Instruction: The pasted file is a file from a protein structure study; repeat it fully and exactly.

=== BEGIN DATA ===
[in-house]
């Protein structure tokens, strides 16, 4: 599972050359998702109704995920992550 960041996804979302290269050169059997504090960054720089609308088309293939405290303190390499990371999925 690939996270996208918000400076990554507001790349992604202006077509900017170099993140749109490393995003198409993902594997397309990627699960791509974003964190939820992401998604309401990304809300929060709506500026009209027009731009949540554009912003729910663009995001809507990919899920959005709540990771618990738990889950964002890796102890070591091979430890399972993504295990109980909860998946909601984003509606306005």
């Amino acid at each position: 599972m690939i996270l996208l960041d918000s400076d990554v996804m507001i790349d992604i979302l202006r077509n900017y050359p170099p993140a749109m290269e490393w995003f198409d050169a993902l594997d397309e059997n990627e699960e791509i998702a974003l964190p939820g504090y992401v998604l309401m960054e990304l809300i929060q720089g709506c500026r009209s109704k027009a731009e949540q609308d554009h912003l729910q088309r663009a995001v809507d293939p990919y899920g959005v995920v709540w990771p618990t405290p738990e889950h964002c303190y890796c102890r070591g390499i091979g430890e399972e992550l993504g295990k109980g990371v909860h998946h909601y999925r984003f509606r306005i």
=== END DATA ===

[in-house]
């Protein structure tokens, strides 16, 4: 599972050359998702109704995920992550 960041996804979302290269050169059997504090960054720089609308088309293939405290303190390499990371999925 690939996270996208918000400076990554507001790349992604202006077509900017170099993140749109490393995003198409993902594997397309990627699960791509974003964190939820992401998604309401990304809300929060709506500026009209027009731009949540554009912003729910663009995001809507990919899920959005709540990771618990738990889950964002890796102890070591091979430890399972993504295990109980909860998946909601984003509606306005």
């Amino acid at each position: 599972m690939i996270l996208l960041d918000s400076d990554v996804m507001i790349d992604i979302l202006r077509n900017y050359p170099p993140a749109m290269e490393w995003f198409d050169a993902l594997d397309e059997n990627e699960e791509i998702a974003l964190p939820g504090y992401v998604l309401m960054e990304l809300i929060q720089g709506c500026r009209s109704k027009a731009e949540q609308d554009h912003l729910q088309r663009a995001v809507d293939p990919y899920g959005v995920v709540w990771p618990t405290p738990e889950h964002c303190y890796c102890r070591g390499i091979g430890e399972e992550l993504g295990k109980g990371v909860h998946h909601y999925r984003f509606r306005i």